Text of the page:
Political scientist in podcast: reclaiming humanity in prisons

Mary Fainsod Katzenstein

Is it possible that a maximum-security prison can be a place to express the complexity of what it means to be human, asks Mary Fainsod Katzenstein, the Stephen and Evalyn Milman Professor of American Studies Emerita. She explores whether prisoners are mere objects of control, without agency or individuality, in “Human Dignity and the Incarcerated,” a new episode in the “What Makes Us Human?” podcast series.

“Prisons are, almost by definition, sepulchers to inhumanity,” says Katzenstein in the podcast, citing the isolation from society, physical deprivation, threats of violence and punishing practices like solitary confinement. But in the Cornell Prison Education Program classrooms, she says, “prison students and instructors alike can recuperate individual and collective dignity.”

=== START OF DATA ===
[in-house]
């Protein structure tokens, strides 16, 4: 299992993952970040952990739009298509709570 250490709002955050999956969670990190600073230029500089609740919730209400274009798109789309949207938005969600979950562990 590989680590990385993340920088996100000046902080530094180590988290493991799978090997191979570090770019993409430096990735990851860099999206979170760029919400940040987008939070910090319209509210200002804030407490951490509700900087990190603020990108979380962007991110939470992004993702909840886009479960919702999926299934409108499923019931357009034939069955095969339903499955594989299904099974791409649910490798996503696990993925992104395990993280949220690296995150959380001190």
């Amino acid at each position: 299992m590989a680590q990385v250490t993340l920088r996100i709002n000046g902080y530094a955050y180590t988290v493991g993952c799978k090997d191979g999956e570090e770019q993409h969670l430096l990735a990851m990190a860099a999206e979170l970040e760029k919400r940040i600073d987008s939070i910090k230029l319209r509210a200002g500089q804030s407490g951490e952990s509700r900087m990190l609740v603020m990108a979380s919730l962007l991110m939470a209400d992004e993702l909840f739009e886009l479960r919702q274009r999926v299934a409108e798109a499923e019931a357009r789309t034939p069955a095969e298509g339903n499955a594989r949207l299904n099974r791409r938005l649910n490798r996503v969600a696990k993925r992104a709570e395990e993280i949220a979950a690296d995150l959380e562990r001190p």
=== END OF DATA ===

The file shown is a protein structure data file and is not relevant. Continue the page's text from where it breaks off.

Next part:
“What Makes Us Human?” from the College of Arts and Sciences, showcases the newest thinking from across the disciplines about what it means to be human in the 21st century. Featuring 3-4 minute audio essays written and recorded by Cornell faculty, the series releases a new episode each Tuesday through the fall.

“What Makes Us Human” podcasts are available for download on iTunes and SoundCloud and for streaming at as.cornell.edu/humanities, where text versions of the essays are also posted.

- Linda B. Glaser

Media Contact

Jeff Tyson